HC Deb 22 November 1939 vol 353 cc1228-9W
Captain Plugge

asked the Financial Secretary to the Treasury whether the pensions of civil servants, which depend on their total emoluments, are calculated to take into account earnings which may be increased as the result of piecework; and, if not, on what grounds it has been decided that emoluments for the purposes of the Superannuation Acts cannot include amounts so earned whilst on piecework?

Captain Crookshank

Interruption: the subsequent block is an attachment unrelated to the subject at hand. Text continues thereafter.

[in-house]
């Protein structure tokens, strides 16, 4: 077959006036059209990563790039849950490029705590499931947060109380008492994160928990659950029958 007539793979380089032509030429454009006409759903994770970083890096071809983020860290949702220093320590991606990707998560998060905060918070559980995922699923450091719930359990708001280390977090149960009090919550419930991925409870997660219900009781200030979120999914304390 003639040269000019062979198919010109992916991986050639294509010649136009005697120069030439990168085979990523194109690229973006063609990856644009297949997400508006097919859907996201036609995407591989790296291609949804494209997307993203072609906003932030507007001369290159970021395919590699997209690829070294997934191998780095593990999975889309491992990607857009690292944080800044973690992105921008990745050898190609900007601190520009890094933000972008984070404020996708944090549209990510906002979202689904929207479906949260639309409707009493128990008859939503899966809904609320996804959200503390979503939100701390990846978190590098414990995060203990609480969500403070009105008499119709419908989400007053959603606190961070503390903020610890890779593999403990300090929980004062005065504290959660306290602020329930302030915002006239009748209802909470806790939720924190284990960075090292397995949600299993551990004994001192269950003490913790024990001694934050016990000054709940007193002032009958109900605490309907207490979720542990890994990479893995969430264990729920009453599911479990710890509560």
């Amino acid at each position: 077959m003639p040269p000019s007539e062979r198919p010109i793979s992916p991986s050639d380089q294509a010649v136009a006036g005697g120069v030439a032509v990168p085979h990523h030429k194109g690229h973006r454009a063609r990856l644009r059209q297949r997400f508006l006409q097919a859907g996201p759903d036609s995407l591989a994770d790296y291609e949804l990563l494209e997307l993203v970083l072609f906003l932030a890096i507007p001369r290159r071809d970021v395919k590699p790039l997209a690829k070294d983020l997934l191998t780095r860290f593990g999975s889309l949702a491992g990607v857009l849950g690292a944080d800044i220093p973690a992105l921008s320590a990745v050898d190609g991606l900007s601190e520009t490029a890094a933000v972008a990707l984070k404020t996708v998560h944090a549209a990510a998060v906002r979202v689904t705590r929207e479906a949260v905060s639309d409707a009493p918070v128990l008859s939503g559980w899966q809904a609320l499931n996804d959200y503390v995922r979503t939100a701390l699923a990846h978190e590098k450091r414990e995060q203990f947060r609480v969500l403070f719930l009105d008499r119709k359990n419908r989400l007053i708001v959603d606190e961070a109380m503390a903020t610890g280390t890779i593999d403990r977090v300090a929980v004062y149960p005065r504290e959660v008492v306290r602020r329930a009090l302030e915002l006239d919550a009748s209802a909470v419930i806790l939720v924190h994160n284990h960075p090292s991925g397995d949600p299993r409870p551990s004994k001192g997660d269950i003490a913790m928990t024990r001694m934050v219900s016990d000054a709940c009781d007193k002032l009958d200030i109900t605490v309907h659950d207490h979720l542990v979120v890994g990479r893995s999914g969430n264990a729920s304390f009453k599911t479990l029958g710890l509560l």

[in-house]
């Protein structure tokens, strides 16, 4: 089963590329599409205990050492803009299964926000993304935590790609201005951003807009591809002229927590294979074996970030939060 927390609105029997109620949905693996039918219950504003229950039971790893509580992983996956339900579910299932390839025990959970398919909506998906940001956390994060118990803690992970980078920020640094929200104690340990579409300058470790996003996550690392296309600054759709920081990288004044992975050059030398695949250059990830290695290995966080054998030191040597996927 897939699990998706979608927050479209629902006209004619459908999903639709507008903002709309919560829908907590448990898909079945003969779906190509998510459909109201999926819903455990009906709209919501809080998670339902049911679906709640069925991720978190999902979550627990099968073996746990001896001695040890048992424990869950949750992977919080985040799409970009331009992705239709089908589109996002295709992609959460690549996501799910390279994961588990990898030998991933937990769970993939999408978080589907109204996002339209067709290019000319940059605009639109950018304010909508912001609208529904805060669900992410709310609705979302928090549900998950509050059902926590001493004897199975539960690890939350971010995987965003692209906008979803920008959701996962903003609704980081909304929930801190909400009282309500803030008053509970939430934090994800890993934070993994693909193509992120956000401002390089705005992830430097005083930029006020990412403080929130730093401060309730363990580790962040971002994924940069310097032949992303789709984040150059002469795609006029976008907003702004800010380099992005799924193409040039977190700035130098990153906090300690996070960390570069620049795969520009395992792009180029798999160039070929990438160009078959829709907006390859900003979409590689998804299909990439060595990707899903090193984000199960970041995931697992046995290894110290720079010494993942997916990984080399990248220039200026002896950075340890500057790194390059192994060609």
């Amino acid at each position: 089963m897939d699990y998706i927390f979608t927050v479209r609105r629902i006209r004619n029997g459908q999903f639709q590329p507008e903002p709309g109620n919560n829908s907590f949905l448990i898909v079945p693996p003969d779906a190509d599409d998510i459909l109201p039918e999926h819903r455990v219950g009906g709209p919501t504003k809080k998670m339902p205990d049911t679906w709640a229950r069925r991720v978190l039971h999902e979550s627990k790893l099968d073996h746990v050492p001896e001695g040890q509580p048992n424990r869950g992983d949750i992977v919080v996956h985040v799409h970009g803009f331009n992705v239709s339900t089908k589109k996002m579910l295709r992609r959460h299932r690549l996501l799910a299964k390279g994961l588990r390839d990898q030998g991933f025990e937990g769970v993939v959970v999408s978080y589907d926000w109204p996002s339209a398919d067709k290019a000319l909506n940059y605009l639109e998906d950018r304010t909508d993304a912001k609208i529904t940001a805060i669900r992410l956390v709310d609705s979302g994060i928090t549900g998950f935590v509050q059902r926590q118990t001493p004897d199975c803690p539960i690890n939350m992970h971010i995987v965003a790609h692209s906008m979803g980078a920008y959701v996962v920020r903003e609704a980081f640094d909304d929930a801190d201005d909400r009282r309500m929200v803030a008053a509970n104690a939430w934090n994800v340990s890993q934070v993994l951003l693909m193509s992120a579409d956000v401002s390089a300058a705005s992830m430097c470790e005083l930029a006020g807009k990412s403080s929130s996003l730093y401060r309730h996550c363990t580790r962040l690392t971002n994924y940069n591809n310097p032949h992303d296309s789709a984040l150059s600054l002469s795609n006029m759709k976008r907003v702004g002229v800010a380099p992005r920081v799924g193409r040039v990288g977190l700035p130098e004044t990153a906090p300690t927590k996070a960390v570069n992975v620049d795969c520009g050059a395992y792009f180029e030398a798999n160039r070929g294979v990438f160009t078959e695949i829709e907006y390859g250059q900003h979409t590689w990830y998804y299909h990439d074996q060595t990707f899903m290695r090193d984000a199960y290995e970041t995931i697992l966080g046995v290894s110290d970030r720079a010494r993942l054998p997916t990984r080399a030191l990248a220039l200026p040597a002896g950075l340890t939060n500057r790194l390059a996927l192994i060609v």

Under the Superannuation Acts, a civil servant's pension falls to be calculated, not upon his earnings from official sources including casual payments, but upon the salary and emolument's of his office. The latter expression has always been interpreted by the Treasury as meaning the normal salary and emoluments of the officer's grade, disregarding extra amounts earned temporarily by individual officers of that grade. Accordingly, in the case of industrial civil servants who are entitled to regular weekly rates or scales of pay but who may earn larger sums when employed on a piece-work basis, it has been the regular practice to calculate their pensions upon their weekly rates of pay.

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